This fascinating working file of Biba manufacturing orders containing a range of designs from 1972-3, with fabric swatches in different colourways. The fabric swatches are predominantly synthetic jerseys and crepes, suitable for the fitted jackets, flared trousers and flowing skirts the orders specify. Each document, with the Biba, 124-126 Kensington High Street heading and addressed to the Famosa factory at Craven Mews, in Paddington, lists quantities in sizes and colours to be made and indicates delivery schedules. There are orders for a halter-neck top (Museum number T. 2396-2021) that survives in Danuta Laughton’s collection. Probably a unique survival, the file was saved by Danuta Laughton’s husband from destruction, when he was visiting the Famosa factory to purchase stock for his shop ‘Wardrobe’, in Wellingborough, Northamptonshire, in 1975. The Big Biba shop had just closed, and Harry Abrahams, the owner of the Famosa factory, was disposing of all his Biba production orders, believing them to have no value, but he gave Peter Laughton permission to take one as a memento.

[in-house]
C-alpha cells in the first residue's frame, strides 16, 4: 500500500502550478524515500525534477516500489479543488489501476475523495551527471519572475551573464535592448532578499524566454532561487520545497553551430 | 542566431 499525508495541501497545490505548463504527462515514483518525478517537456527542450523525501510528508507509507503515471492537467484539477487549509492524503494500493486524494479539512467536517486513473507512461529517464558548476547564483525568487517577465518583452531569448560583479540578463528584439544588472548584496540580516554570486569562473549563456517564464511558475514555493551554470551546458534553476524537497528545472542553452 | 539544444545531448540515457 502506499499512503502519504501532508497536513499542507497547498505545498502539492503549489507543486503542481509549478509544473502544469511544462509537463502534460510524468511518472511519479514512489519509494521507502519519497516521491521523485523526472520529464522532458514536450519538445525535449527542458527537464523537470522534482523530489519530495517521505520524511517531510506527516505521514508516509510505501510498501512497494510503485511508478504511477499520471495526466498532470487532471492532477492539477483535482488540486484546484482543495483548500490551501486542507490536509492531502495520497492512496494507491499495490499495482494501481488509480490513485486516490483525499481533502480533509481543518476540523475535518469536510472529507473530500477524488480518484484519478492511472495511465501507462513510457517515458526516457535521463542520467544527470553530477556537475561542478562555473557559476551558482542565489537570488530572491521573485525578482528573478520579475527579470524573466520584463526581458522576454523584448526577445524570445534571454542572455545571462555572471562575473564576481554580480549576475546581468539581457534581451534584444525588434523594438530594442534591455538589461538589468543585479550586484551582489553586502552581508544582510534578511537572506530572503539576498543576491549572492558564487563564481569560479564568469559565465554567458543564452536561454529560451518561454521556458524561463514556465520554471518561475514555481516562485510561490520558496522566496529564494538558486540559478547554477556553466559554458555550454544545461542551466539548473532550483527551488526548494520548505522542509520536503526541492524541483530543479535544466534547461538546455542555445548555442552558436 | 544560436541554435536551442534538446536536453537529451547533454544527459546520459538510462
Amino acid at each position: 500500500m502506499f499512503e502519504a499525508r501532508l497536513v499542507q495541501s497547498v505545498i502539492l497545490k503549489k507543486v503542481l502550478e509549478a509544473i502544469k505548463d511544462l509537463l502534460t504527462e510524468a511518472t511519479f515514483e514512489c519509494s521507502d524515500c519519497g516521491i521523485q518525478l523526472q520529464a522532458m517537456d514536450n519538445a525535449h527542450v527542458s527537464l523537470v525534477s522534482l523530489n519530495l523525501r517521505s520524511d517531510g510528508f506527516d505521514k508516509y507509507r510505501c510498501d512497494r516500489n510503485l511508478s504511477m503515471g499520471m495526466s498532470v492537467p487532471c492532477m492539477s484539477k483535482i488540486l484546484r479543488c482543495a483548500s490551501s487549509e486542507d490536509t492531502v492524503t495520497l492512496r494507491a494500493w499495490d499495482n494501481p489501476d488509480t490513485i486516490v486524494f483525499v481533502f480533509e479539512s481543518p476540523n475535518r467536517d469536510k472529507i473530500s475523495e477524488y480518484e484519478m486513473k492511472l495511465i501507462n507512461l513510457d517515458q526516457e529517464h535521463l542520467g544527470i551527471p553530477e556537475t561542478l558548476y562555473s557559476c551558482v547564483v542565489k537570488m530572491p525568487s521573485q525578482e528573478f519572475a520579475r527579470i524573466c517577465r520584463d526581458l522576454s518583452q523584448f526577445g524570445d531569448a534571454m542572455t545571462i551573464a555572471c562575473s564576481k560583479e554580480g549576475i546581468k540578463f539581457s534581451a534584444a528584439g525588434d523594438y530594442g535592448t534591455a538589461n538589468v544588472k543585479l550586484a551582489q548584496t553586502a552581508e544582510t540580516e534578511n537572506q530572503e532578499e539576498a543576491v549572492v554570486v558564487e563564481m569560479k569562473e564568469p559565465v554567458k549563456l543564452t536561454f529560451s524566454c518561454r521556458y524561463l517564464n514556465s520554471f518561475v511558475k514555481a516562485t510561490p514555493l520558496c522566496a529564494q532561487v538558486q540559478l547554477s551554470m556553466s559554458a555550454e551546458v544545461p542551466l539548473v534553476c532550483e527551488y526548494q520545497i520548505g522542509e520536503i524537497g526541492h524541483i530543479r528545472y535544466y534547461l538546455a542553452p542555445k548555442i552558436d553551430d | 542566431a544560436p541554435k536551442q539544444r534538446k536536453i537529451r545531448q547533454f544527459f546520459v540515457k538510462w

The manufacturing of garments is often missing from existing accounts of fashion history, which have focused on elite designers and consumption. The file saved by Peter Laughton sheds light on the subject as a case study for the history of garment production in small, local factories, which underpinned the success of British designers in the post-war period. The Biba documents and the accompanying garments testify to the unacknowledged labour of machinists who made good quality ready-to-wear, before the decline of British manufacturing in the face of new (prohibitively expensive) CAD methods, laser-cutting machines, and off-shore manufacturing.

Object details

Object type
Materials and techniques
Brief description
A lever-arch file containing Biba production documents for the Famosa factory, London 1972-73
Physical description
A card ringbinder containing about 120 production order sheets for Biba, each completed in biro pen with a diagram of the relevant Biba design, schedules of quantities and sizes to be made and stapled with small fabric samples. Additional notes and fabric labels added in some cases. Each order is on a printed Biba production order sheet with the Biba address at 124-126 Kensington High Street and addressed to the Famosa factory at Craven Mews, in Paddington.